The proper basis for such actions ought to be: "Is this the right thing to do?" At a time when the majority of employees and shareholders are in danger of losing everything they have in AMR, an answer other than "no" would be unacceptable. Executives taking cash out of a company while they cry that the company is running out of cash is, frankly, unforgivable.

After he was called on his actions, Carty reversed course and canceled the retention bonuses. The cash they took out last year as well as the secular pension remain in place. He further declared that the company was on the "precipice of bankruptcy," and urged unions to move ahead, stating, "The precariousness of our financial condition simply can't sustain any action that would delay or prevent the consensual restructuring measures from taking place on schedule." And he's right. Union members may be angry and they may want to change their votes just to spite them and their greed, but such a victory of principle would come at a massive cost.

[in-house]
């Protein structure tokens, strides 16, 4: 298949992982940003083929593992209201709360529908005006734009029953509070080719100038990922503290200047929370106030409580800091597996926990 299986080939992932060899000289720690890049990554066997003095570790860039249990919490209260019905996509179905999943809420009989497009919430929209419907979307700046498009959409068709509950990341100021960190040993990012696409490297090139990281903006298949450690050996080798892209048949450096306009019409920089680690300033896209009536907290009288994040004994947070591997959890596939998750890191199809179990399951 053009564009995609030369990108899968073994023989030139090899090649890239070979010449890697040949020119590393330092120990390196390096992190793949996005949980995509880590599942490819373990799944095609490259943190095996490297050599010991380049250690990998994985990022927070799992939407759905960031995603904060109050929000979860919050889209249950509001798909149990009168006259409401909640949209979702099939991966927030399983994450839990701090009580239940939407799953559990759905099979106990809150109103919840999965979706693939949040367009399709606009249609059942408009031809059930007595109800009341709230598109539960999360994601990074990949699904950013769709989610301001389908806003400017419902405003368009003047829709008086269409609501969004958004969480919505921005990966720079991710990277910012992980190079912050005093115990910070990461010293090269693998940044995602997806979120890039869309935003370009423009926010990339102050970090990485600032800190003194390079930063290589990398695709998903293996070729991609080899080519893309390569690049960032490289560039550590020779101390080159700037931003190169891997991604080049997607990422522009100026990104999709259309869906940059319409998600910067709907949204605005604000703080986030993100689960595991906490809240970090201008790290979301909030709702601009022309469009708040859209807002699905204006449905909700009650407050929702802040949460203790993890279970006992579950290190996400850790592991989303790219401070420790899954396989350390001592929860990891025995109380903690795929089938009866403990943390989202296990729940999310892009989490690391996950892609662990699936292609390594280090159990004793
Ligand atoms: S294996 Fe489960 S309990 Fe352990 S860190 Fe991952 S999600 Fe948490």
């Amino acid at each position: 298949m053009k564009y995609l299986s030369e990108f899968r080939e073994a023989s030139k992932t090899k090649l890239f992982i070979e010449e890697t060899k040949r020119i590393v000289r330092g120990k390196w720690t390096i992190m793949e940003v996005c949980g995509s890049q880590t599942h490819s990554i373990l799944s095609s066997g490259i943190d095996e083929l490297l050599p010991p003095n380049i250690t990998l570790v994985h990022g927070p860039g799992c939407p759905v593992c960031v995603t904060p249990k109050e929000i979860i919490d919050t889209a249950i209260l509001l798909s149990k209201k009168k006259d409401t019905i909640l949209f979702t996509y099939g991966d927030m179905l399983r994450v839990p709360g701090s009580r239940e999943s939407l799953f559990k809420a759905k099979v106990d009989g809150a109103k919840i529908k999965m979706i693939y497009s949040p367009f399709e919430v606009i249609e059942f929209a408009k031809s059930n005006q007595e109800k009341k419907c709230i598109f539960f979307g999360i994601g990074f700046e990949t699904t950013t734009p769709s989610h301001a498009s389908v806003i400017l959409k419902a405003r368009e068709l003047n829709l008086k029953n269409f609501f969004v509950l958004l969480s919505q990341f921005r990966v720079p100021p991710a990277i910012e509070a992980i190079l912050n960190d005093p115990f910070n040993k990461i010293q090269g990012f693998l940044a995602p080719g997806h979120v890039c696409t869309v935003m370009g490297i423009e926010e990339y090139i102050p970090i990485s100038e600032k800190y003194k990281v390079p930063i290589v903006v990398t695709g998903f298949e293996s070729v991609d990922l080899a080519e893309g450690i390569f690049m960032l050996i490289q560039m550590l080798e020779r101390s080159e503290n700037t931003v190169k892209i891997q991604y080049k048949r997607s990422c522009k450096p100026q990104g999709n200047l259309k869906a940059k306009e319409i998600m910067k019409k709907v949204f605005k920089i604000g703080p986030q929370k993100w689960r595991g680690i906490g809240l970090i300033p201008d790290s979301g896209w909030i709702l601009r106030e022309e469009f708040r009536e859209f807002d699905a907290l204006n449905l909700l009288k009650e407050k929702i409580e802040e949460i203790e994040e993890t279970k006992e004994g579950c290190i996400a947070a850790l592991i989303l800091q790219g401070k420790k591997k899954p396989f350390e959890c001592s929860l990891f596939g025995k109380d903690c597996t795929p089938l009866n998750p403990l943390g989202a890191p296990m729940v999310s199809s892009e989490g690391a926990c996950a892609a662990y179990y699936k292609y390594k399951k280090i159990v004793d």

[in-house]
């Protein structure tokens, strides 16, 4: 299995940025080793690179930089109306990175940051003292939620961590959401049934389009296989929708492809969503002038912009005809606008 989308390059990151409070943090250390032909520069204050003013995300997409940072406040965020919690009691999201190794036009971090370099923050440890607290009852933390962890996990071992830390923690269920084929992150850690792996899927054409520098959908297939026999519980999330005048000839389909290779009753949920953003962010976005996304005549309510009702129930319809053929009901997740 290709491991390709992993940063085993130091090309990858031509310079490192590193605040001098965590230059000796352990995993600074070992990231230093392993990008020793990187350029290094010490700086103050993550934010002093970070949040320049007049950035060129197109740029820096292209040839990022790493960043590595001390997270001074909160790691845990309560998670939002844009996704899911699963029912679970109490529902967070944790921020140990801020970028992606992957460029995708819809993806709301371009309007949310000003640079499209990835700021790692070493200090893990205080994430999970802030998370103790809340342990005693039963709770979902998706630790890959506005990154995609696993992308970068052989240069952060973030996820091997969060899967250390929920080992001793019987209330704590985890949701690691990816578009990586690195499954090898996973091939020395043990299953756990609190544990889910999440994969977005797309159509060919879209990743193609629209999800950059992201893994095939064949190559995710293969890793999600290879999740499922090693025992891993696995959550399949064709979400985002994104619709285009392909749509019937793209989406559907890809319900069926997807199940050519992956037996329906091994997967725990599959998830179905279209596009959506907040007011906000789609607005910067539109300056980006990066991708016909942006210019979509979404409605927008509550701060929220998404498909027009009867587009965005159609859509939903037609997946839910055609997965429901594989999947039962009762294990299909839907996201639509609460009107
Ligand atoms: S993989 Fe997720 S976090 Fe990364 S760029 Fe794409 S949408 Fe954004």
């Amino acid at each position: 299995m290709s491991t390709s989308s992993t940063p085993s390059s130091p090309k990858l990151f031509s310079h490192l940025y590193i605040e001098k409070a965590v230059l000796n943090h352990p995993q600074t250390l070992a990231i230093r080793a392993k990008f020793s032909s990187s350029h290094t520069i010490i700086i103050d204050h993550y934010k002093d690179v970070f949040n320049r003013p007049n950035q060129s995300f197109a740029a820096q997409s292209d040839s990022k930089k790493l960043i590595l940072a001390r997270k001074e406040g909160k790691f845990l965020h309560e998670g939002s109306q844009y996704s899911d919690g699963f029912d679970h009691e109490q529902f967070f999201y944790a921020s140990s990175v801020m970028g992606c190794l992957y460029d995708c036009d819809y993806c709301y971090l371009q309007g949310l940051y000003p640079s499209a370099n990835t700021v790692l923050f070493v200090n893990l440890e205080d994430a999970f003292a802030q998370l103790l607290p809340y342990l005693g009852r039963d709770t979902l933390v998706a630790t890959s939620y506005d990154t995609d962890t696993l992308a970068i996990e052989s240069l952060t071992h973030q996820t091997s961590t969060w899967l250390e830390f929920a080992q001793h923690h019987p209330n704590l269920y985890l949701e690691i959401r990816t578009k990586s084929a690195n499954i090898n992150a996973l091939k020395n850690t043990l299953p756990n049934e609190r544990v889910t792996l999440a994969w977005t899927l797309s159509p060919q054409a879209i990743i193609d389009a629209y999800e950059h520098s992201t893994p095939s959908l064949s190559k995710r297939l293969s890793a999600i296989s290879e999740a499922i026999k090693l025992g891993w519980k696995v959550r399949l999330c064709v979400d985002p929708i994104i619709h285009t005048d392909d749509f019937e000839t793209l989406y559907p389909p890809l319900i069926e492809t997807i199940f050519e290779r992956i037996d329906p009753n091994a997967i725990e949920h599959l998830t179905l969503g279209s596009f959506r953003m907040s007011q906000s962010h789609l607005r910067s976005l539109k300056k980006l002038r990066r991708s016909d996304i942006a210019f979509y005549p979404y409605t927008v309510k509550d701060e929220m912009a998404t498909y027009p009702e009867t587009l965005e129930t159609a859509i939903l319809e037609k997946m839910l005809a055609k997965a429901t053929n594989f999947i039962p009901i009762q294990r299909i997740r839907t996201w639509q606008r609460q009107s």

An AMR bankruptcy means their equity and pensions would be wiped out, many would lose their jobs, and there would be a chance that the company could not emerge. For the industry on the whole, this wouldn't be such a bad thing -- for American's employees, it would be catastrophic. After all, this is the airline industry -- where would they possibly go for another job? Almost every other company is struggling, and the standout -- Southwest Airlines (NYSE:LUV) -- didn't get to be the king by larding up its employment ranks.

Investors have no such problems. AMR shareholders, for the most part, are not stuck. You're holding a company with miserable economics, one that has high fixed costs in a marketplace that absolutely needs to have some of the excess wrung out before it can ever be healthy. Its management that has -- fairly or not -- presided over the destruction of the company's equity and responded to such by ensuring that its cohort avoids the pain felt by everyone else at the company. And you can bet that its unions are not likely to take anything claimed by management at face value for a long, long time. That means that shareholders will suffer for a long, long time. Don't be one of them.

Fool on!

Bill Mann, TMFOtter on the Fool discussion boards

Bill Mann owns none of the companies mentioned in this article. If he did, he wouldn't for long. The Motley Fool is investors writing for investors.